Feeding livestock in harmony with circularity supports the environment and climate protection, according to a leading academic.
Professor Dr Wilhelm Windisch, past chair of animal nutrition at the Technical University of Munich School of Life Sciences, challenged the myth livestock was considered by many to “pollute the environment” and “compete with humans for food.”
Prof Windisch told the Shothorst Feed Research webinar that he didn’t want to fight against these narratives but to look at the myth of animal feed being unsustainable.
The world’s agricultural area is shrinking rapidly – down from 3,800 square metres in 1970 to a predicted 1,500 sq metres by 2050. This was prompting some to call for a halt on livestock production, which Windisch described as an interesting question, as he highlighted that agriculture produces biomass that is non-edible for the most part – grassland, crop rotation (clover) and co-products (straw).
We can produce food without competition to humans.
Large swathes of grassland cannot be converted to arable land producing vegan food because:
The climate is too humid or dry and/or there is a short vegetation period
The topography is not conducive to livestock – ie, it is too steep or floods easily
Conversion would release dramatic amounts of CO2
Absolute grassland covers major proportions of the total agricultural areas including 40-70% of Alpine regions and around 30% within Central Europe. So, in the future it will be important to make the best use of non-edible biomass.
1kg of vegan food generates at least 3-5kg of non-edible biomass, containing a large amount of plant nutrients – nitrogen and phosphorus. Among the strategies to recycle, plant nutrients were put directly back into the soil, but this was inefficient and produced high emissions; fermentation to biogas with residues kept as storable fertilisers for precision farming or feeding to livestock. Livestock dung is a storable fertiliser and is much more efficient, he said and represented a win-win situation as it also produces food. “We can produce food without competition to humans.”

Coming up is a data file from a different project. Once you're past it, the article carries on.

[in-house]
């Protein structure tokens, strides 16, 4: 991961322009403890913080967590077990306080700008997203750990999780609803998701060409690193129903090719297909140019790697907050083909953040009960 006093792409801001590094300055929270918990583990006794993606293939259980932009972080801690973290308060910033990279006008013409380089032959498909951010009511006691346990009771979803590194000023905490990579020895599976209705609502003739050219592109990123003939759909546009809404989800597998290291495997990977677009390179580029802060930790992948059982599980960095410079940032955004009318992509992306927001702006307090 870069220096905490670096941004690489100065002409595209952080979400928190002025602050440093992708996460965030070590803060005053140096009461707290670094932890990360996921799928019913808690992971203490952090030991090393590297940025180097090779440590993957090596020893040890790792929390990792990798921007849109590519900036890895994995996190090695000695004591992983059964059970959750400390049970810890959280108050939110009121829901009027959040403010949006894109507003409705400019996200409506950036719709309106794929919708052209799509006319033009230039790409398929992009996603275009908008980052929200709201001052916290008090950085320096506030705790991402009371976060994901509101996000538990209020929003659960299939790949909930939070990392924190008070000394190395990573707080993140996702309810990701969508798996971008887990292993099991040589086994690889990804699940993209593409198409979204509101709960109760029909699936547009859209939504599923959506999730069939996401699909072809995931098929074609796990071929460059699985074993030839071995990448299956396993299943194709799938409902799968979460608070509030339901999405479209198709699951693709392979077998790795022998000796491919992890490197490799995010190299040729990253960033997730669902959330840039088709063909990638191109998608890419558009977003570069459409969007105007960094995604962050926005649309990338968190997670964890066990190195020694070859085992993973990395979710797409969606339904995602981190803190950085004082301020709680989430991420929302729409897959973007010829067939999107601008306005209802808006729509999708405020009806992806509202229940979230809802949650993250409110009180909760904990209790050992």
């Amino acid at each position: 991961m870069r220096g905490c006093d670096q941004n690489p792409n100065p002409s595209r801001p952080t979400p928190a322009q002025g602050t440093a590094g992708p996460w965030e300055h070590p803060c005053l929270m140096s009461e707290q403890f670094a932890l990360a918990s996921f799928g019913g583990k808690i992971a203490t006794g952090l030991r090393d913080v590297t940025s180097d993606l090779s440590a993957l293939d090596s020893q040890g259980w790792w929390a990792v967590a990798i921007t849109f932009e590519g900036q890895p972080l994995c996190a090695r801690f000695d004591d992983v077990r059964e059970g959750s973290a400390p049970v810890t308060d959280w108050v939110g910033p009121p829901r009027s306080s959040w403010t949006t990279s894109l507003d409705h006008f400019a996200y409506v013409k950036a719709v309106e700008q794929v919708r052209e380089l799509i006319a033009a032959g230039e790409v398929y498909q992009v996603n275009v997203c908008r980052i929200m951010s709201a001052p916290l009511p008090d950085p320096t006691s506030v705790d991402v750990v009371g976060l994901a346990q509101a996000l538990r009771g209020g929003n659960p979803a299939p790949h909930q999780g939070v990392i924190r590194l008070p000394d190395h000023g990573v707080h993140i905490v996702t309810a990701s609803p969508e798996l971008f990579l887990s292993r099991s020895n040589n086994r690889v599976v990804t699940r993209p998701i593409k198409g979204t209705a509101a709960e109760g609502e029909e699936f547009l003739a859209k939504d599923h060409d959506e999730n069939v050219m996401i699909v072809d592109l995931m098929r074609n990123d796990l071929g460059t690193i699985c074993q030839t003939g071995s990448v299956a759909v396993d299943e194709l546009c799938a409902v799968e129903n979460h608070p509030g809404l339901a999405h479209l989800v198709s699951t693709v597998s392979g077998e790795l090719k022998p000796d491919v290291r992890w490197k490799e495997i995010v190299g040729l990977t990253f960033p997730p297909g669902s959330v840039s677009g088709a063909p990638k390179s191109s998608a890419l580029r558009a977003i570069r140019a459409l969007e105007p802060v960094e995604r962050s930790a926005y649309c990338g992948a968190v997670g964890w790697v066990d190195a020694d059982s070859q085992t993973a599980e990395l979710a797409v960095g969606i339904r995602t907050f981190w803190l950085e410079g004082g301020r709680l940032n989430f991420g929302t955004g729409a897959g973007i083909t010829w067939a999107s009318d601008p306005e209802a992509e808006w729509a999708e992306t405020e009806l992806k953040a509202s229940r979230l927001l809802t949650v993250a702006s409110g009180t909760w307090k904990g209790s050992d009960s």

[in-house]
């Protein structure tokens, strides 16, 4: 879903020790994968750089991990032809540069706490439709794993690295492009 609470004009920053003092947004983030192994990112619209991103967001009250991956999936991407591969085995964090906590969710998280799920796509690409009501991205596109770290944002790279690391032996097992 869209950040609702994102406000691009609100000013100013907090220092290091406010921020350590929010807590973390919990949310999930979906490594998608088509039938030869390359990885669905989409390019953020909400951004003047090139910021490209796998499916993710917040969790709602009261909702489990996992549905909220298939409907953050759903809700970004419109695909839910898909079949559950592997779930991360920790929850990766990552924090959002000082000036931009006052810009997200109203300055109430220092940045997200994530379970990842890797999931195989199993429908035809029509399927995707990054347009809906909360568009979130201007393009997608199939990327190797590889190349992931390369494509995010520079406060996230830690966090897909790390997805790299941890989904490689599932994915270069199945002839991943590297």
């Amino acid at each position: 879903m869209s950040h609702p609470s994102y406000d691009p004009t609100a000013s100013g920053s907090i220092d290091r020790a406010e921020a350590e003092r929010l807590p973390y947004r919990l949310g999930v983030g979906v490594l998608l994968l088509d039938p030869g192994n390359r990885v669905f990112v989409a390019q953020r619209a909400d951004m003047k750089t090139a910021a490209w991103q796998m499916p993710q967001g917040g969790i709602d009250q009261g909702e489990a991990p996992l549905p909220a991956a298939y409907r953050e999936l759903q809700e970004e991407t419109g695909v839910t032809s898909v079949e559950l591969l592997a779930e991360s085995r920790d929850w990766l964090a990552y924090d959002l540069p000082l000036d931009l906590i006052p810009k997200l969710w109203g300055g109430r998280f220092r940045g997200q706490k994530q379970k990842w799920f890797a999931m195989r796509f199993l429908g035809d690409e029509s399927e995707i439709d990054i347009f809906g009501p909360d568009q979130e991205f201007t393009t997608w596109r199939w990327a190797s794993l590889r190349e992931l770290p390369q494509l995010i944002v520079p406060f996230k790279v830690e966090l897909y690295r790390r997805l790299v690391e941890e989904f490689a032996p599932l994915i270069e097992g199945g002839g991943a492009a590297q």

“Livestock delivers high quality food protein and kilocalories from a given agricultural area equivalent to 50-100% of primary vegan food without food competition, solely from circulation of inevitably occurring, non-edible biomass, simultaneously delivering fertilisers and promoting vegan production.”
Windisch touched on the trade-off between emissions, efficiency and food competition, where he pointed out that the carbon footprint of protein from bread was higher than for chicken and eggs and on a par with pork when looking at per gram of protein.
He said it was important to look at what kind of land was used. Poultry CO2 equivalent was derived from feed from arable land but were the strongest food competitors. Beef which has the highest carbon footprint due to the high quantity of methane produced, had feed from non-edible grassland.
But while “feeding ruminants just seems to be inefficient and dirty, at absence of food competition, however, it is the most efficient way to make use of non-edible grassland.”
One issue that causes problems is methane production, although there are signs (Kuhla et al 2022) that current ruminant head counts and their methane emissions have already fallen below the pre-industrial level in Germany.
While it is a strong greenhouse gas it is quickly degraded, with a half live within 8 years: “At constant head counts, ruminants do not increase atmospheric CH4 concentration and hence do not heat up the atmosphere. Carbon dioxide is extremely stable and accumulates in the atmosphere. Once emitted from fossil fuel energy sources, it does not stop heating up the atmosphere.”
So he suggested, agriculture should:
Look to stop using fossil energy use on farm and switch to ruminants.
Build up carbon sinks such as faster grassland, clover/alfalfa and agro forestry
Maintain ruminant production at minimised methane burdens
Abstinence from livestock feeding, he argued, does not relieve the environment or climate, it destroys food delivered from livestock for free and forces the doubling of “vegan” harvests on limited arable land which in turn would prompt a severe rise in emissions per unit of nutrients.
Concluding he said, the impact of livestock feeding on the environment and climate had 2 steps:
Feeding within circularity: fully sustainable, but limited and low-input production capacity.
Feeding through food competition: a burden to the environment and climate but highly productive.